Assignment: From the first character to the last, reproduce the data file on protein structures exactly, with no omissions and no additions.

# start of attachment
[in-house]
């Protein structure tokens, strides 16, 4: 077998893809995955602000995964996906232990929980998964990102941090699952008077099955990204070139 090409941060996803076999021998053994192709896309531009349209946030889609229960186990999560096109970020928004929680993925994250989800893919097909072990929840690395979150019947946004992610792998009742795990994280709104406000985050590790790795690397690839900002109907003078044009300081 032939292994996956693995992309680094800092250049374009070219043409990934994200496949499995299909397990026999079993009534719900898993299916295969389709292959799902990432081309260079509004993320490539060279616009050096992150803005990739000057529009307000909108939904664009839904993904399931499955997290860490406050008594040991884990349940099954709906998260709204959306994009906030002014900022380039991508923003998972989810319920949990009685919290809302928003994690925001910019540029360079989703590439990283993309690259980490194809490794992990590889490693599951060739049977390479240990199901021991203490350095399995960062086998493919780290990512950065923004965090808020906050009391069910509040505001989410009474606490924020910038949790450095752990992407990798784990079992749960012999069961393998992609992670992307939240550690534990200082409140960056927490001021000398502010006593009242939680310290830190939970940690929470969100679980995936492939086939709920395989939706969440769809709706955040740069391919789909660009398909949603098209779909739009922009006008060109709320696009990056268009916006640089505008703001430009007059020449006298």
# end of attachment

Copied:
[in-house]
């Protein structure tokens, strides 16, 4: 077998893809995955602000995964996906232990929980998964990102941090699952008077099955990204070139 090409941060996803076999021998053994192709896309531009349209946030889609229960186990999560096109970020928004929680993925994250989800893919097909072990929840690395979150019947946004992610792998009742795990994280709104406000985050590790790795690397690839900002109907003078044009300081 032939292994996956693995992309680094800092250049374009070219043409990934994200496949499995299909397990026999079993009534719900898993299916295969389709292959799902990432081309260079509004993320490539060279616009050096992150803005990739000057529009307000909108939904664009839904993904399931499955997290860490406050008594040991884990349940099954709906998260709204959306994009906030002014900022380039991508923003998972989810319920949990009685919290809302928003994690925001910019540029360079989703590439990283993309690259980490194809490794992990590889490693599951060739049977390479240990199901021991203490350095399995960062086998493919780290990512950065923004965090808020906050009391069910509040505001989410009474606490924020910038949790450095752990992407990798784990079992749960012999069961393998992609992670992307939240550690534990200082409140960056927490001021000398502010006593009242939680310290830190939970940690929470969100679980995936492939086939709920395989939706969440769809709706955040740069391919789909660009398909949603098209779909739009922009006008060109709320696009990056268009916006640089505008703001430009007059020449006298």